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Terry Childs, the system administrator who is in jail awaiting trial for, in effect, holding San Francisco's fiber-optic wide area network hostage back in July, continues to darken the lives of members of the city's IT department.
Childs had installed equipment on the network without authorization and essentially taken it over, creating a super password, then refusing to hand it over until the city's mayor, Gavin Newsom, visited him in jail a week after his arrest. Then, on Aug. 28, the IT department got a shock: It found yet another unauthorized device on the network.
That was a terminal server, and "it was probably pulled immediately," Ron Vinson, chief administrative officer and deputy director of the San Francisco Department of Technology, told InternetNews.com.
His department is working with high-tech consultants Xtech, a minority/women business enterprise joint venture between two San Francisco-based companies that has a contract with the city and county of San Francisco for all technology hardware, software and services procurement. Xtech is partnering with Cisco, (NASDAQ: CSCO), which provided the networking infrastructure, to help with the remediation, Vinson said.
Why did a trusted systems administrator such as Childs suddenly turn rogue? The fiber-optic WAN he was working with connects all of San Francisco's computers, handles city e-mail, payroll and other functions and also handles some of the systems of the city's police department, and it would make sense to only provide access to a critical network like that to someone who can be trusted.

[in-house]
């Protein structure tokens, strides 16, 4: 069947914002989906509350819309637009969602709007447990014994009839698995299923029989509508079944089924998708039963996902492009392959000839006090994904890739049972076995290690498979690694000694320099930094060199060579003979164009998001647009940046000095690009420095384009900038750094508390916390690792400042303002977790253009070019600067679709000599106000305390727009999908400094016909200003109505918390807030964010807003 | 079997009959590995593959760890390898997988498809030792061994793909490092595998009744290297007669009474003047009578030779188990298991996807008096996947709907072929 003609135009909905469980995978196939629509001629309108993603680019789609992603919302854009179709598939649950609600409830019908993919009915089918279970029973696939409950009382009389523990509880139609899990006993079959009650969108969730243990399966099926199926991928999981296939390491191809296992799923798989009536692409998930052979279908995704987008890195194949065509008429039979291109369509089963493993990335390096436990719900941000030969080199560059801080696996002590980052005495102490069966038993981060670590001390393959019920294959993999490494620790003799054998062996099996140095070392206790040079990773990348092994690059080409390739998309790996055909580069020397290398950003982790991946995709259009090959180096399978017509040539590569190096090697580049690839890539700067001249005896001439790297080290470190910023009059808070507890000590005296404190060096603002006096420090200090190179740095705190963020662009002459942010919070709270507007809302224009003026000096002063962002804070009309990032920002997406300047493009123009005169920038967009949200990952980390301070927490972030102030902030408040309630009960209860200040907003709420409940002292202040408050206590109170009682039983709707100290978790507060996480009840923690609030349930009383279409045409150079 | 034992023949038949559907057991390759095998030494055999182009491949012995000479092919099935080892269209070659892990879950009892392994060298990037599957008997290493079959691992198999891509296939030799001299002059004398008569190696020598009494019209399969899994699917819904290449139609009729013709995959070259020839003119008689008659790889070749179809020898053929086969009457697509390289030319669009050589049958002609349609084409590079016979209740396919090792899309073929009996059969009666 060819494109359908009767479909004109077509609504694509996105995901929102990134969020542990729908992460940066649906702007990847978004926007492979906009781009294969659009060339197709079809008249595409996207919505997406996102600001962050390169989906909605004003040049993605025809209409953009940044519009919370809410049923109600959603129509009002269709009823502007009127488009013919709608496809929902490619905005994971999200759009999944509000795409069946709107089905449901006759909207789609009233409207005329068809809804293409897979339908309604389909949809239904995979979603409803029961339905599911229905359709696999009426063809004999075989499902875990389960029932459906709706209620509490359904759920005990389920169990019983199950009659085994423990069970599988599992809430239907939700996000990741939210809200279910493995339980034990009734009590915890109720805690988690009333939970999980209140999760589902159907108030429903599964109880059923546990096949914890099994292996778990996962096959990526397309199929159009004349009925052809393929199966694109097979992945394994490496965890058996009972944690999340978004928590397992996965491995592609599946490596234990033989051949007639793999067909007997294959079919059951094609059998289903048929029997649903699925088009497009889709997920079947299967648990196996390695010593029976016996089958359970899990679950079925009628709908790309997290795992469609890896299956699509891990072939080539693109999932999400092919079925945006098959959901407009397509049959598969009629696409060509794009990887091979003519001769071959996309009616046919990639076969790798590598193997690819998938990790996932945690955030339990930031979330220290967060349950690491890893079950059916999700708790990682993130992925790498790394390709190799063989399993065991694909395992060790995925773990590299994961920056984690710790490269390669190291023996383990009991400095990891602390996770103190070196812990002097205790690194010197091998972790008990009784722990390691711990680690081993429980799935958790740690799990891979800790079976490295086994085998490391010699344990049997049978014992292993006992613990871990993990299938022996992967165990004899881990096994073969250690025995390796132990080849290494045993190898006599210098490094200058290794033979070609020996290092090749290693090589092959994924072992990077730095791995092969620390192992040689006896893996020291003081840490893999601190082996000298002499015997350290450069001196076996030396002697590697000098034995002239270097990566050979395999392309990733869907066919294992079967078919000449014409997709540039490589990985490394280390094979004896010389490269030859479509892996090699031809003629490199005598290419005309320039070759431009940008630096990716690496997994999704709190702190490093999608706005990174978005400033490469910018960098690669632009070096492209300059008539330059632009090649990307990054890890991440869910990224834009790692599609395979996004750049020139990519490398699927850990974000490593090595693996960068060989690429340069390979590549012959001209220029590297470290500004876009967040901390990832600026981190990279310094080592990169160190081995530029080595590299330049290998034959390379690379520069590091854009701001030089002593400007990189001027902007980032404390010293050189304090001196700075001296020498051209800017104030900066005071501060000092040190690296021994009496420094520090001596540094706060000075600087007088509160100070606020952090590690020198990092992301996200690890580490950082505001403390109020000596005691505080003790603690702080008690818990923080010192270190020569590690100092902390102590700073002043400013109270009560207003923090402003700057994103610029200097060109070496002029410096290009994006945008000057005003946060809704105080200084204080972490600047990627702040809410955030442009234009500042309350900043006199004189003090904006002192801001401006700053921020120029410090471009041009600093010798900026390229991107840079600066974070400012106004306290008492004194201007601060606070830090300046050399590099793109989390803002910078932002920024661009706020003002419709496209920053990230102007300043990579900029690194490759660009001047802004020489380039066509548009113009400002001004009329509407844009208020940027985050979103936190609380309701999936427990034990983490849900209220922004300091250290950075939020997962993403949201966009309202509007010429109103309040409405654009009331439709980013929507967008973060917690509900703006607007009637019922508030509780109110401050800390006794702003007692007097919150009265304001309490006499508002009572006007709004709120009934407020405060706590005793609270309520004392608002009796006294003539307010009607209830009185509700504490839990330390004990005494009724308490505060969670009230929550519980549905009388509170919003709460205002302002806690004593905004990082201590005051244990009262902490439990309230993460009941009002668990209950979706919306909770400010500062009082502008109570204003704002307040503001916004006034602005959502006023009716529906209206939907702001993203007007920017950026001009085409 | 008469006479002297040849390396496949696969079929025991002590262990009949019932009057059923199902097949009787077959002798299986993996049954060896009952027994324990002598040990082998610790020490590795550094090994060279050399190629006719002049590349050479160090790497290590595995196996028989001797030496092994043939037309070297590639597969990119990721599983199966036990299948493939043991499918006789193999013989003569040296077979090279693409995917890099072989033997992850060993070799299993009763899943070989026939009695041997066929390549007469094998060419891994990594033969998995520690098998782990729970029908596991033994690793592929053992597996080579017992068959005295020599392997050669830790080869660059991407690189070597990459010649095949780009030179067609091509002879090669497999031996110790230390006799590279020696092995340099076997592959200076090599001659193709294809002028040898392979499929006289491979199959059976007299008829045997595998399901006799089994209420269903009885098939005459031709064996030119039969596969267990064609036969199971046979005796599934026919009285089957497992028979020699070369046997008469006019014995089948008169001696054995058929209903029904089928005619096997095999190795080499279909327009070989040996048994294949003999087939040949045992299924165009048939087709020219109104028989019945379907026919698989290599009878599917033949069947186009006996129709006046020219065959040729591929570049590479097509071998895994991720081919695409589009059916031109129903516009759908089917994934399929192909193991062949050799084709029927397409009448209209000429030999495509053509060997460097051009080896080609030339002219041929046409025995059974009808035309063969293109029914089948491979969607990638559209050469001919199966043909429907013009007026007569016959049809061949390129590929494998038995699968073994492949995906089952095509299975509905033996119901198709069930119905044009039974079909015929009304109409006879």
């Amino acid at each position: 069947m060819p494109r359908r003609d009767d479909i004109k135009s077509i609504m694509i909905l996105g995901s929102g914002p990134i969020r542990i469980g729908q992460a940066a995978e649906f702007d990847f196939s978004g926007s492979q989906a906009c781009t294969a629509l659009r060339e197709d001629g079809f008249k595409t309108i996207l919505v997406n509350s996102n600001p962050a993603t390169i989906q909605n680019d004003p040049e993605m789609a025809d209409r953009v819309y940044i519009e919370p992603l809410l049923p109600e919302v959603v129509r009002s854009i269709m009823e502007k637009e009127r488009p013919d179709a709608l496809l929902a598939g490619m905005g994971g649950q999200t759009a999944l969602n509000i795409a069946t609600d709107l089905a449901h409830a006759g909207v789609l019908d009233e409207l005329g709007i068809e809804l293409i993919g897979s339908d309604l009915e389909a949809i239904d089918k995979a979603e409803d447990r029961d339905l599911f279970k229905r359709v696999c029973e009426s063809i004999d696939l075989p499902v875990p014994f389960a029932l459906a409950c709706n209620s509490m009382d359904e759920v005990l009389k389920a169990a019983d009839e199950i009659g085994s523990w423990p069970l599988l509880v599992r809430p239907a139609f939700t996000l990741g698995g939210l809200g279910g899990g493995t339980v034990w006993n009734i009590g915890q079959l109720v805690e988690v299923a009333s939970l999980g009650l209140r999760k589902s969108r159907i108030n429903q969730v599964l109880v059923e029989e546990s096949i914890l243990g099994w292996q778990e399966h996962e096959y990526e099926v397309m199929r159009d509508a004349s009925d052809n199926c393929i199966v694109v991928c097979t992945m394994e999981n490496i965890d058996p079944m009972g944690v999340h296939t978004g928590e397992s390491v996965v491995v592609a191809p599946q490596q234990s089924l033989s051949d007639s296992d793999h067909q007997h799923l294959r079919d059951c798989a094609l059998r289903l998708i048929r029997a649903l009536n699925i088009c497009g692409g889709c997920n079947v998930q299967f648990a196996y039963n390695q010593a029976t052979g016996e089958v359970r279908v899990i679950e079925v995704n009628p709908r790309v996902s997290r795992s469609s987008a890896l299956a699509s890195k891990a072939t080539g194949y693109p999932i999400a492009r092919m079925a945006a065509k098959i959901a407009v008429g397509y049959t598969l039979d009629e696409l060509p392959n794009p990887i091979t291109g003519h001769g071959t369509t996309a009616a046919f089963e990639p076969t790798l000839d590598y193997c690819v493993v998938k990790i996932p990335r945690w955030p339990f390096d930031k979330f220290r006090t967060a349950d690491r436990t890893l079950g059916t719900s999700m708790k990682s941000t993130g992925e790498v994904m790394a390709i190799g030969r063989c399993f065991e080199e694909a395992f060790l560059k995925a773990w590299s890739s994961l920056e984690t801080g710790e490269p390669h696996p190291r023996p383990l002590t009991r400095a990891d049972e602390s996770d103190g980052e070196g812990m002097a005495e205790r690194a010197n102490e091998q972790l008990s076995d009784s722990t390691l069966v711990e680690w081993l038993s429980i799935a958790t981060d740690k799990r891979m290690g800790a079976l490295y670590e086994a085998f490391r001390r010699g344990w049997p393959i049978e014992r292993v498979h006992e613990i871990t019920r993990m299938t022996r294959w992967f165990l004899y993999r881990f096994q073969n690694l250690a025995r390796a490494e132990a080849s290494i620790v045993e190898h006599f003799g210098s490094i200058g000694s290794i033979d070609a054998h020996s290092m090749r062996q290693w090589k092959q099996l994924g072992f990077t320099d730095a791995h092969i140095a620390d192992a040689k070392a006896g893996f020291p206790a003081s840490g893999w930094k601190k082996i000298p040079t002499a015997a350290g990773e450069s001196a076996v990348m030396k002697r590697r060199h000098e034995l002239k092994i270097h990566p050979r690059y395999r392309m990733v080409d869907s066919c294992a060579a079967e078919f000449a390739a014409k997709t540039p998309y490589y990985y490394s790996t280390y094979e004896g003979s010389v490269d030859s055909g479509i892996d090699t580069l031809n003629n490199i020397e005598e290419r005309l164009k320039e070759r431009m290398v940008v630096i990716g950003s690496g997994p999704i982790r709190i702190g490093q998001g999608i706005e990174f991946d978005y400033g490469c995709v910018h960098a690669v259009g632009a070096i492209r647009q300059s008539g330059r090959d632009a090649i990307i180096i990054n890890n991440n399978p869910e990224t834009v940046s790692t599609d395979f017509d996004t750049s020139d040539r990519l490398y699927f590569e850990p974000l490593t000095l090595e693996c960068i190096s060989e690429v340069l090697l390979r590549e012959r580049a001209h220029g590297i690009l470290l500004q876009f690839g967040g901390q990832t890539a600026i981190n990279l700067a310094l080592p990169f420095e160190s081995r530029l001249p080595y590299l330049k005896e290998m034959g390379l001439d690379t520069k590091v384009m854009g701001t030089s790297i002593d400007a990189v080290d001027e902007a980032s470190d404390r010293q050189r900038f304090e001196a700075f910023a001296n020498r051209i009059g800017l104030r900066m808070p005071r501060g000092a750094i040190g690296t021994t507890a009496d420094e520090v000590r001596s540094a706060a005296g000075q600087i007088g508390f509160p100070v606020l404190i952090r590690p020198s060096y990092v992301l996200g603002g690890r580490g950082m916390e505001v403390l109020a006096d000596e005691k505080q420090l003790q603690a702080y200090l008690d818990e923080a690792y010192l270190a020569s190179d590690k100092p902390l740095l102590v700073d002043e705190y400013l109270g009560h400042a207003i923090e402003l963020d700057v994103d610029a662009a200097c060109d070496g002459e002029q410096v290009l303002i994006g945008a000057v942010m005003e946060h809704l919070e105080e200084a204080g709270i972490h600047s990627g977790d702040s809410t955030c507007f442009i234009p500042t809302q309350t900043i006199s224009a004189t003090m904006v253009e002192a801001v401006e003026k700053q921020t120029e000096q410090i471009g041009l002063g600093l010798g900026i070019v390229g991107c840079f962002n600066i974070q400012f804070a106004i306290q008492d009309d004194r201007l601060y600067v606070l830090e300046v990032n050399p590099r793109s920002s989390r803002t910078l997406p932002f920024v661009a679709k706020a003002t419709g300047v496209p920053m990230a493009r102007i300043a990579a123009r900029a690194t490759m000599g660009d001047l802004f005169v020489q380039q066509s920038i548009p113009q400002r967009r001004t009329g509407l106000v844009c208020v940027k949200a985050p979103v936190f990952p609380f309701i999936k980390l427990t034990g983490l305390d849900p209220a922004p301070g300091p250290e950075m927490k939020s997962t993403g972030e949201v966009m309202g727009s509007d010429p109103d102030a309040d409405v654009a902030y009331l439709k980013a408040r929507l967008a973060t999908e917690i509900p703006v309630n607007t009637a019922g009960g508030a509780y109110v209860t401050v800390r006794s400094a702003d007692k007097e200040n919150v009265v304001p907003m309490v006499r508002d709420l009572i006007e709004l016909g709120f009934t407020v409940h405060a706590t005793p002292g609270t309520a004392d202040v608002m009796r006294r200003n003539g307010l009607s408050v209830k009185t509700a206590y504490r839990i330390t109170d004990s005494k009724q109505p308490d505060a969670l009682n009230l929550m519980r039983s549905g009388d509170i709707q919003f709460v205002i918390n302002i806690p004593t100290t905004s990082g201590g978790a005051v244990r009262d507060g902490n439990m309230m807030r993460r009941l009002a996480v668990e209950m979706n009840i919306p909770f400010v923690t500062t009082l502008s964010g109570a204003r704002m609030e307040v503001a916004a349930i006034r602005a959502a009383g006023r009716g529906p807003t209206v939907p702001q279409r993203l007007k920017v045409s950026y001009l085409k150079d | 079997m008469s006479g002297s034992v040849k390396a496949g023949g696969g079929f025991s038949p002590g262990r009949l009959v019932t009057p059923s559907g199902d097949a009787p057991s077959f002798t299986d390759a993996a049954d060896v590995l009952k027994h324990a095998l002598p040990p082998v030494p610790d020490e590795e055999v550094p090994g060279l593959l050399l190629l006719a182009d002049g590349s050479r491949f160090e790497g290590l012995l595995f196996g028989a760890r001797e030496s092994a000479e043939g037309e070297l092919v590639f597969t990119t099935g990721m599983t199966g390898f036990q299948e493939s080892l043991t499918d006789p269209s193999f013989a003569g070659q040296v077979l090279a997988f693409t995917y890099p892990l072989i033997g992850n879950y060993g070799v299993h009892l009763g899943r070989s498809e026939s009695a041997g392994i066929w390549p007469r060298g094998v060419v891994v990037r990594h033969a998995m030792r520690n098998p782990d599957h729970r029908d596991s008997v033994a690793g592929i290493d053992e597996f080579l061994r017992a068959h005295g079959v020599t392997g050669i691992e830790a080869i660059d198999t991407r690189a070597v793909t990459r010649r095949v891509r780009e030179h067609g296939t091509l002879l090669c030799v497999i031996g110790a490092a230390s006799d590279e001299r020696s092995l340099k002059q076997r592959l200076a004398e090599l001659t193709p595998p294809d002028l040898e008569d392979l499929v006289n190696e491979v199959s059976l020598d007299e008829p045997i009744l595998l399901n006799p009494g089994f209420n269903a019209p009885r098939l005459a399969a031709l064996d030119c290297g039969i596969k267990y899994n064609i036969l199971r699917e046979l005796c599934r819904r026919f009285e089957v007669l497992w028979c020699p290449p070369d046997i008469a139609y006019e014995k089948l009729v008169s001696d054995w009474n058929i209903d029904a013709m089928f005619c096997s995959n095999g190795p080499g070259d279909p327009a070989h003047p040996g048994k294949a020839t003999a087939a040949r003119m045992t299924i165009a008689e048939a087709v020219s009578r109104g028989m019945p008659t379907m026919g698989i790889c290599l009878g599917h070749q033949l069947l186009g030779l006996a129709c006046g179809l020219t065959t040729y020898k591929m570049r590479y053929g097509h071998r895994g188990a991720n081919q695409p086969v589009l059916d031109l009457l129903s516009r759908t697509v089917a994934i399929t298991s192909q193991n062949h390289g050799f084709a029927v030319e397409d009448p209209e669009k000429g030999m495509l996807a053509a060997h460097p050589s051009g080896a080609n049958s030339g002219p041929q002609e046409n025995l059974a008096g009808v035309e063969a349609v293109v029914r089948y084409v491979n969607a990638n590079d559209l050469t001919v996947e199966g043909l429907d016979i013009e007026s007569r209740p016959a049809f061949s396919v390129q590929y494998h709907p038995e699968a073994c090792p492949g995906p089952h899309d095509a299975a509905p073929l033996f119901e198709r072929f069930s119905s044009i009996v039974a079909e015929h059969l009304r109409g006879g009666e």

"When you get levels of access to things in the city, there's protocols to be followed," Vinson said. "If it's anything to do with the police and fire departments, you may need to have specific background checks," he said. "The computer department currently doesn't have these protocols in place."
It's more than just a lack of protocols; the city's processes and systems are in disarray. Childs, 43, had been convicted twice of aggravated robbery as a teenager and of misdemeanor weapons possession in 1995, when he was 30 according to the San Francisco Chronicle, facts that should have shown up on the employment application anyone applying for a job with the city has to fill in.
Apparently the process failed somehow, and he was hired in March 2003 by the City Department of Telecommunications and Information Services, now known as the Department of Technology, as a network engineer, the San Francisco Chronicle said.
Childs only came under suspicion earlier this year when the Department of Technology began beefing up security after getting funding from the city government. "We had hired a new security chief and were conducting inventory before implementing new security protocols for the network, and at that point certain things were discovered that looked to be suspicious," Vinson said.
In May, Child's managers found he had filled a room in the department's Market Street offices with computer equipment nobody knew anything about, the San Francisco Chronicle said. They also realized Childs controlled access to the city network.
The rogue devices linked to the network were not discovered earlier because the San Francisco IT department's change-management system is manual, not automatic. "When someone makes a change, like conducting maintenance on the network, it's his job to put in that this is happening and it gets out to the stakeholders who are affected," Vinson explained. If that change isn't put in, "another system may pop up and say this system went down."
San Francisco's asset discovery and management processes were also antiquated, so Childs was able to work around them. The city is updating them now.
This article was first published on InternetNews.com.